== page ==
Government Migrating to Forced Info Sharing for DoD Contractors

Found this interesting story on GovInfoSecurity today discussing the appointment of Daniel Prieto as the first director of cybersecurity and technology in DoD’s Office of the Chief Information Officer. Part of his duties will include managing the Defense Industrial Base (DIB) information assurance program.

Good for him but the thing that caught my eye was in the second half of the article discussing how over the next few years all government contracts could include clauses that force DoD contractors to turn over any cyber threat data they may have. Here’s the reverent snip-it:

The voluntary participation with the DIB program will soon end as the Defense Department will require its contractors to share cyberthreat information. Carey says DoD has been working on changing the Defense Federal Acquisition Regulations for the past half-decade to require participation by defense contractors.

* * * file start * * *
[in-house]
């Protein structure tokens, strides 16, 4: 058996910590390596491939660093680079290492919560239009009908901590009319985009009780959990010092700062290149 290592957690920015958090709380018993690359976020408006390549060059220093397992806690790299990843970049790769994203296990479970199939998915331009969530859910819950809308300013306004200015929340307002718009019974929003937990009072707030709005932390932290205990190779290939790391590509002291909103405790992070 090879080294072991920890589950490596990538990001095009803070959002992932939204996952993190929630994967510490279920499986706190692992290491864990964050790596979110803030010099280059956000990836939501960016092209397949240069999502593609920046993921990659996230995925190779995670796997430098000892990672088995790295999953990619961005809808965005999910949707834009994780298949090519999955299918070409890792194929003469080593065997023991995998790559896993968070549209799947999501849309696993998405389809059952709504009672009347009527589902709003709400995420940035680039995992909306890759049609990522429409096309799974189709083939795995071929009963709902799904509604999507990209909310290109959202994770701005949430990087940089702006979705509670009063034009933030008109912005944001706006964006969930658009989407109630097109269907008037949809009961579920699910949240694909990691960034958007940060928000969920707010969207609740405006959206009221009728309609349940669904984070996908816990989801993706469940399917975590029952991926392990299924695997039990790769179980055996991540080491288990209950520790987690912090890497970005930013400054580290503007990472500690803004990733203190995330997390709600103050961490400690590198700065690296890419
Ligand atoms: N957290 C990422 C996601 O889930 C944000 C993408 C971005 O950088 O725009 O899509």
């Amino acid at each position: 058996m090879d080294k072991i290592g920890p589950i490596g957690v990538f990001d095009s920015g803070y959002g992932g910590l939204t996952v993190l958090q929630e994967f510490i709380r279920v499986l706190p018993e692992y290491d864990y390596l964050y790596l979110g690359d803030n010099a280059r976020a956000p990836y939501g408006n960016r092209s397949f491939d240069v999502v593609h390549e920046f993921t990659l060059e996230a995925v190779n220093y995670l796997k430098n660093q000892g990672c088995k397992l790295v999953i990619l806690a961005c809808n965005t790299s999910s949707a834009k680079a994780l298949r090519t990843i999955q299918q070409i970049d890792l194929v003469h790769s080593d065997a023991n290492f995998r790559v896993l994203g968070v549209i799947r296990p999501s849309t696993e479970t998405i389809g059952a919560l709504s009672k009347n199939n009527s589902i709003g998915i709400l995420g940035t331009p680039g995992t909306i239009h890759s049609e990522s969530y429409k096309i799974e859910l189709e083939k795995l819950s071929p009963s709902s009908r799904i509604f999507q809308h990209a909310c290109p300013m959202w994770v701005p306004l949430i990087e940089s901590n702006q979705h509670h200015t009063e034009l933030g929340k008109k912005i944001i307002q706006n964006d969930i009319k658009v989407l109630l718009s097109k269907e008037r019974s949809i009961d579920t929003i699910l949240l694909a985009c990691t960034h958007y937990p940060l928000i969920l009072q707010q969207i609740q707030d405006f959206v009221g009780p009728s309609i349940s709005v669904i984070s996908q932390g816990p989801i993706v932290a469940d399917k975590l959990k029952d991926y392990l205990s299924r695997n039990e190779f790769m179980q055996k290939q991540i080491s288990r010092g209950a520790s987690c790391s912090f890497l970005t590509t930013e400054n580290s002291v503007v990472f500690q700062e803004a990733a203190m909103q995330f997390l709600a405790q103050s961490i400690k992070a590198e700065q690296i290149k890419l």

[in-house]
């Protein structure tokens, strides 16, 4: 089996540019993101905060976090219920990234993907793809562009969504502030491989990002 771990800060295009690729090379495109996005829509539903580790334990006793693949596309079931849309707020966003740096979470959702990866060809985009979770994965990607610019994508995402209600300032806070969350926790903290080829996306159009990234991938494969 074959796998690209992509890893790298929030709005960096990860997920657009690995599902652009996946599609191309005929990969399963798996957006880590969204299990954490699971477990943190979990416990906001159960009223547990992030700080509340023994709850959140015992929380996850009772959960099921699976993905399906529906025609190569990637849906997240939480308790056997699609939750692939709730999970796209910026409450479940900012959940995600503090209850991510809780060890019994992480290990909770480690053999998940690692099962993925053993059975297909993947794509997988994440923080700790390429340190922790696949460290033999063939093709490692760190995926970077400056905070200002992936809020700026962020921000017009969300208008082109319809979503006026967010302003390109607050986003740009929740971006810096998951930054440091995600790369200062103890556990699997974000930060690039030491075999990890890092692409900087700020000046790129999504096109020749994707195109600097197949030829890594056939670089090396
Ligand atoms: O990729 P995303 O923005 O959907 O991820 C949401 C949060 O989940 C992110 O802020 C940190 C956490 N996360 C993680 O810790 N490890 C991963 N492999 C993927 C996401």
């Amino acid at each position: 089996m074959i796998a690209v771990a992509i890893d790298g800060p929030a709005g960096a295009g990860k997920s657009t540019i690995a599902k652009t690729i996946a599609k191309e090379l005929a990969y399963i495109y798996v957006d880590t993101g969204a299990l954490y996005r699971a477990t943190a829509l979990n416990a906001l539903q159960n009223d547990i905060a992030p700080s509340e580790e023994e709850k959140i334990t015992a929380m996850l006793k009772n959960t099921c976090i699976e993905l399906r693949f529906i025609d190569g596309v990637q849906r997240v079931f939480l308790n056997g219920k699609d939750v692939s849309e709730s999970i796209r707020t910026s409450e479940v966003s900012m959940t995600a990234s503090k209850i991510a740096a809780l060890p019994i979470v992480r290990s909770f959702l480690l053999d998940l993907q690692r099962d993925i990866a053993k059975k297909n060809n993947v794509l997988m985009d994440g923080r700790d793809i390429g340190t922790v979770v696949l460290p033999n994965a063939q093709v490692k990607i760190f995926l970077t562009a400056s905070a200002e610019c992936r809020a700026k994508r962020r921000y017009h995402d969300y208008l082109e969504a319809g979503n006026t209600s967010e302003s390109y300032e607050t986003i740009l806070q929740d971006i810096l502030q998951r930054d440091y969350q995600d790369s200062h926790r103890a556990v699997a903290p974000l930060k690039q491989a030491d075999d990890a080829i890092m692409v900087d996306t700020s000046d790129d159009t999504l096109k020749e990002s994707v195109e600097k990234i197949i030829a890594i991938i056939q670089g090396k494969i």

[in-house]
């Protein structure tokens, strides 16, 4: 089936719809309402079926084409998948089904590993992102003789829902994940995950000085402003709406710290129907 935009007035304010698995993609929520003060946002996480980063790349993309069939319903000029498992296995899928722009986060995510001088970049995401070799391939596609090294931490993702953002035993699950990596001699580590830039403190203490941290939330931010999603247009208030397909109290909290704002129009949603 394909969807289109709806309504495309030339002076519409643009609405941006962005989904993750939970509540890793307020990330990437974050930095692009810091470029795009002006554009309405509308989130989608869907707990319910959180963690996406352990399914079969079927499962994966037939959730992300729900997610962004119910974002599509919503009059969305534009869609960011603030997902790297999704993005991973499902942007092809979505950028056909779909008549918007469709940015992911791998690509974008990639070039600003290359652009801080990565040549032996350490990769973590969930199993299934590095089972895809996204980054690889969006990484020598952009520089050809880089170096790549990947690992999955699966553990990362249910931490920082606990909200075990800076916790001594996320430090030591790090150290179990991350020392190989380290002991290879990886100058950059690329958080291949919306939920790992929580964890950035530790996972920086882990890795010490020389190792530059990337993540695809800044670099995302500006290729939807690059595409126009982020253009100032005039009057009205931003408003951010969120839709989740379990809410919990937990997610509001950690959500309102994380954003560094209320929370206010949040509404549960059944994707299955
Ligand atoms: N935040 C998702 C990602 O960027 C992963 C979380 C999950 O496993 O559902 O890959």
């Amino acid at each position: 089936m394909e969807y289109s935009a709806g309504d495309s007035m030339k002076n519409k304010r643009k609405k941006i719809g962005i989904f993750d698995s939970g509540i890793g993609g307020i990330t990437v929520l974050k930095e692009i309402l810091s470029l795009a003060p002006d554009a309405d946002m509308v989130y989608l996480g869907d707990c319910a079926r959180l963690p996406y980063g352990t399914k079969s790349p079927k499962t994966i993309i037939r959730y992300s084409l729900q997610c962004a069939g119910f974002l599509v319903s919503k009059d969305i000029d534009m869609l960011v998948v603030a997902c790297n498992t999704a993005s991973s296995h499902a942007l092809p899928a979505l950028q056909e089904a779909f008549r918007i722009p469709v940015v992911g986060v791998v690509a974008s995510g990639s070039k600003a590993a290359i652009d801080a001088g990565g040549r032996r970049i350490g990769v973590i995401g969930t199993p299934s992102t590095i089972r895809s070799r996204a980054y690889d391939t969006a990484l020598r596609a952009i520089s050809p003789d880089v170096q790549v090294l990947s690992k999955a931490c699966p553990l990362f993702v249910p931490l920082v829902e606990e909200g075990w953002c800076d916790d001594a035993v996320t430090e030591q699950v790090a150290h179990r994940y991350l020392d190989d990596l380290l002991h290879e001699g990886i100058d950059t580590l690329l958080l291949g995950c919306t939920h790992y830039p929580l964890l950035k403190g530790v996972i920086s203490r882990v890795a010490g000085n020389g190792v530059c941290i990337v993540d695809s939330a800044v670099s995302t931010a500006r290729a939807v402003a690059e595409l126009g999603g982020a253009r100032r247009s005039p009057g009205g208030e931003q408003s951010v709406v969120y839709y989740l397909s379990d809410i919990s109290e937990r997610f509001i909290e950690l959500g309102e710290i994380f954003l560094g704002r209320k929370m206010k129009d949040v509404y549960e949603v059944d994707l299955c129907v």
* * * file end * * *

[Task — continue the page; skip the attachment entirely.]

“That’s a long processes but one that’s ready to pop in the next six months,” Carey says. “So, new contracts written after a certain amount of time will have a clause that says, ‘Oh, by the way, you will do this, not only if you want to,’ which is where we really need to go.”

I haven’t looked into this issue too much yet and it’s really unclear what this transition means. If you’re an top-notch company that spends significant funding monitoring your own network and as a result discover a lot of great threat intel, will you be forced to turn it over to the government for free? Or what if a company has a very limited capability and can’t really make any meaningful contributions? Do they get fined for not sharing anything useful? And how about sensitive information (e.g., PII) that a company may collect over the course of their monitoring and investigations? Will the government want companies to filter this data out? And what if they miss something? Could the company end up being sued because of unknowingly disclosing personal data?

The devil is in the details and it will be interesting to see how things play out over the next few years. Given the stagnation and politicization of bills like CISPA, I don’t see anything happening soon as noted in the article.


Today’s post pic is from See ya!

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